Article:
Growth of the Cue Trade
In the second half of the 19th century, billiards became a much-loved sport, especially in Britain. By the 1860s, the game had produced several splendid players who were making breaks of hundreds and even thousands.
However, at the time the players were more advanced than the administrators. The player in an attempt to win more and more games used to try out and introduce new techniques and shots. Then the administrators had to set new rules and regulations.
As the players got better, the manufacturers refined the shapes of cues as well. As a result, manufacturers like Thurston and Burroughes & Watts started making thinner cues. By the 1870s, the cues were down to 32 or 33 mm while the tip was around 11 or 12 mm. But at the same time, the balls were made from ivory whereas the cloth was thicker and heavier.
Snooker Takes Over
By the 1920s, Billiard players had become so good that they killed the game as public entertainment. No one was willing to sit and watch for days while the players made the breaks. As a result, the legend Joe Davis saw a huge potential for snooker to succeed and organized the first World Championship in 1927.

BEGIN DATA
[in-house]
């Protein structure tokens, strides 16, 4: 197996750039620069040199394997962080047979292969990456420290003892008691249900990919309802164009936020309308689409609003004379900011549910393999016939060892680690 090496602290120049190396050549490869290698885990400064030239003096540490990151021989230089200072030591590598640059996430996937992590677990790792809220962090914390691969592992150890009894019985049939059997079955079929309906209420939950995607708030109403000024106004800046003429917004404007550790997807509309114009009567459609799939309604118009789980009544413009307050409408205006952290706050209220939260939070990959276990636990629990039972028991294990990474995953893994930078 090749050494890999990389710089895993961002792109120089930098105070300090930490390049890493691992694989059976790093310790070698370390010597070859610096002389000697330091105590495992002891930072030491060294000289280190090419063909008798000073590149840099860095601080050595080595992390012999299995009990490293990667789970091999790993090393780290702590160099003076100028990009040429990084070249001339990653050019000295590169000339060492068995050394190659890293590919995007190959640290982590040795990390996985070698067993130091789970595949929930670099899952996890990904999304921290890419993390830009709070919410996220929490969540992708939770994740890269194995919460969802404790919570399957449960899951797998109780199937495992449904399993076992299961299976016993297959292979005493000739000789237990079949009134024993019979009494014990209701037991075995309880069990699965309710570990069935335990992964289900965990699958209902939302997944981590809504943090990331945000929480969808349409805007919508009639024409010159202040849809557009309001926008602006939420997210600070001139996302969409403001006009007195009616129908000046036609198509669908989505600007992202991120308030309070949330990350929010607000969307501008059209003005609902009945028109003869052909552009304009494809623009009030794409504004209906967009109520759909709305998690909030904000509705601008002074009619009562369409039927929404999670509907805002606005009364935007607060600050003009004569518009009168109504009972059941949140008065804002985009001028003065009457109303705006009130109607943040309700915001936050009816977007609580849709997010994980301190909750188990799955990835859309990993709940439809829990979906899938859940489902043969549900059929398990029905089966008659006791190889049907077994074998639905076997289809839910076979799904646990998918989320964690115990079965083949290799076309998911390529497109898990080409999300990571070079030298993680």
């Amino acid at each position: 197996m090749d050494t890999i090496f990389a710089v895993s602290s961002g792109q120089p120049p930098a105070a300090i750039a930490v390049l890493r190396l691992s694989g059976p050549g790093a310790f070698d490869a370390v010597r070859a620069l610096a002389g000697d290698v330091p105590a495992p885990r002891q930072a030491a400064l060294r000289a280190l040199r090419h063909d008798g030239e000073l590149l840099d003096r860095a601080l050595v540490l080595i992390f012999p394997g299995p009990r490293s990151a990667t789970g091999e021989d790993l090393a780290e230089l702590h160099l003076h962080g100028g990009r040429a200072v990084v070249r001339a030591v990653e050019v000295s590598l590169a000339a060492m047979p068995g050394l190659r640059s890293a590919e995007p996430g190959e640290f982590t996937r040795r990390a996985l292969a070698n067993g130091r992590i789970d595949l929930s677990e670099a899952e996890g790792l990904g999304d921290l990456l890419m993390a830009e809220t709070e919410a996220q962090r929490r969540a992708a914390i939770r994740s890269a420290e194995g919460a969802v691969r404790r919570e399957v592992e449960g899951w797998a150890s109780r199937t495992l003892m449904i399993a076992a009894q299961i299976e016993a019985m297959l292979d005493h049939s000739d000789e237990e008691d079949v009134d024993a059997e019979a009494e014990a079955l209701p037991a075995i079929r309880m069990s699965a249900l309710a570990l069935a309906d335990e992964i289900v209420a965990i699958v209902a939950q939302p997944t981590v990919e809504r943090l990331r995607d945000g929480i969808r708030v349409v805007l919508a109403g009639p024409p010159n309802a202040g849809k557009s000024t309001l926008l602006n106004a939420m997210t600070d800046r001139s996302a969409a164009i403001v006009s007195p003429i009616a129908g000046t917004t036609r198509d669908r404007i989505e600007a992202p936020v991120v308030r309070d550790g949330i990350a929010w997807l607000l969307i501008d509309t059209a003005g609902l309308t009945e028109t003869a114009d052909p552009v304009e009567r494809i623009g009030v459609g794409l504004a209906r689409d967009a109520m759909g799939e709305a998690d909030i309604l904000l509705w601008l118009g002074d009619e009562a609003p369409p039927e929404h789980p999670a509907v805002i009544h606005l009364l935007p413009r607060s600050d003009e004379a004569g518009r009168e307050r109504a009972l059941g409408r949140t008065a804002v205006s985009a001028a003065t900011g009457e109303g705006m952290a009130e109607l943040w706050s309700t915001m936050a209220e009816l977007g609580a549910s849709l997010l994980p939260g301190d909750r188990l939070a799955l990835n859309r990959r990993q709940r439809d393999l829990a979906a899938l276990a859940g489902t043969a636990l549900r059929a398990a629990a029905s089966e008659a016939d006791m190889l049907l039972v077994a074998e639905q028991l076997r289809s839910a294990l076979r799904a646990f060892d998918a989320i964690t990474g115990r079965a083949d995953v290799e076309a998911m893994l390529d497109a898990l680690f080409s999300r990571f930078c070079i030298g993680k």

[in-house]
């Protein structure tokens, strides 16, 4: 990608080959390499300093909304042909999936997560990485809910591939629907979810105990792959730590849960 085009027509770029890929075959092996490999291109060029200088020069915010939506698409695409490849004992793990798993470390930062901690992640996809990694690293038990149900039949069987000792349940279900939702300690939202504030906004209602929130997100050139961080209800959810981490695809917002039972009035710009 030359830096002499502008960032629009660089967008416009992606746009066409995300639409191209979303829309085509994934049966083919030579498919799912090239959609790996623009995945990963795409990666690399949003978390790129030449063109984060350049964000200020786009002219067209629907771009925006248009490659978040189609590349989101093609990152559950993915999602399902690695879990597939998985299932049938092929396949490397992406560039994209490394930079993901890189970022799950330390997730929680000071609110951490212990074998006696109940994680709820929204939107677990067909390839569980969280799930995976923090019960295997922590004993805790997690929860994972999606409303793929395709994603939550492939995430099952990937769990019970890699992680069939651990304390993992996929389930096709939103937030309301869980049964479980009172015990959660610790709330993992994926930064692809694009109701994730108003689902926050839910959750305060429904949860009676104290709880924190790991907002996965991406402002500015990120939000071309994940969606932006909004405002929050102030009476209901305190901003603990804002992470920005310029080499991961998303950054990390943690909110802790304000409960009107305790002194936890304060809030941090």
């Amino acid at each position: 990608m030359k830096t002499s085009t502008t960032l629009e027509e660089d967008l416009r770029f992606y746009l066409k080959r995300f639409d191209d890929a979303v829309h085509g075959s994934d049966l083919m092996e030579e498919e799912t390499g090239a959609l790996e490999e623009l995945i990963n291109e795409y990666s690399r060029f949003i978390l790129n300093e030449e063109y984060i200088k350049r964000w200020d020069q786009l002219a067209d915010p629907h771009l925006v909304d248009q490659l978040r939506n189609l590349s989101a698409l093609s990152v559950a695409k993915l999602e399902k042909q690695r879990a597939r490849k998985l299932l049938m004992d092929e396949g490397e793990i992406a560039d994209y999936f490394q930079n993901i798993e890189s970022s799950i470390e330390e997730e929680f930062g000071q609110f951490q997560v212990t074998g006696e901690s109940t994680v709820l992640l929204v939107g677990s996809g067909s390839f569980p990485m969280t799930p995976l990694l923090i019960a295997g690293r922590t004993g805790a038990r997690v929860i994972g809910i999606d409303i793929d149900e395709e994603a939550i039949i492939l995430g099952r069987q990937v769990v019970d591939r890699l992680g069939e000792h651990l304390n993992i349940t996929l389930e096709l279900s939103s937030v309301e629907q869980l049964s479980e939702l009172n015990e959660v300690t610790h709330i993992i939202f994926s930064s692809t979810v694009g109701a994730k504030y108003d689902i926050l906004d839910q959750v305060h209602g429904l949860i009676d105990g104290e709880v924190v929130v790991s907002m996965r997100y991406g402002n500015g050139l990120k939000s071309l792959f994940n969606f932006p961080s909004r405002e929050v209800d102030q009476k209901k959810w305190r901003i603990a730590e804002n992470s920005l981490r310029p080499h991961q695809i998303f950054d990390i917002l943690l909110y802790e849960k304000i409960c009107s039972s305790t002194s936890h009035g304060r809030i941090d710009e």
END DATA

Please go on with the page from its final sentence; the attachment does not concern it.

As snooker took over billiards, the cues underwent slight changes as well. For instance, Davis argued in his instruction books of the 40s and 50s that the cue of snooker should be shorter than that of billiards. However, it should be stronger, heavier, and stronger in the taper and stiffer.
The reason was that billiards as compared to snooker was a gentle game. Snooker on the other hand involved powerful shots. Most of the snooker cues today follow the Joe Davis principles. That is why professional players opt for cues that belong to his era.
The Modern Era
During the late 70s and early 80s, when snooker had become a fairly successful sport, specialist cue makers like John Parris and Hunt & O Byrne experimented with a variety of woods to use them as a selling point. They sourced special wood from countries like Indonesia, Africa, Cambodia, and Thailand and began making double hand-spliced cues. However, when it came to professional players, they always preferred the standard cues.
The biggest change taking place is in the cue tip area. In the 1970s, most players would use a cue tip that was either 10 mm or 10.5 mm in size. Today, players like Shaun Murphy use cue tips that are under 9mm and most players use between 9.25 mm and 9.5 mm. The reason is that the cloths today are relatively thinner and almost frictionless. If the players continued using 10 mm tips, the ball would move in a different direction than intended by the player.
Much of the development and progress of cues is mainly due to the players who kept experimenting with shots back in the day. Apart from the cues and other variations of the game, the rules and regulations have become stricter as well. Today, professional snooker games have referees and administrators overlooking the game to ensure the game is as fair and transparent as possible.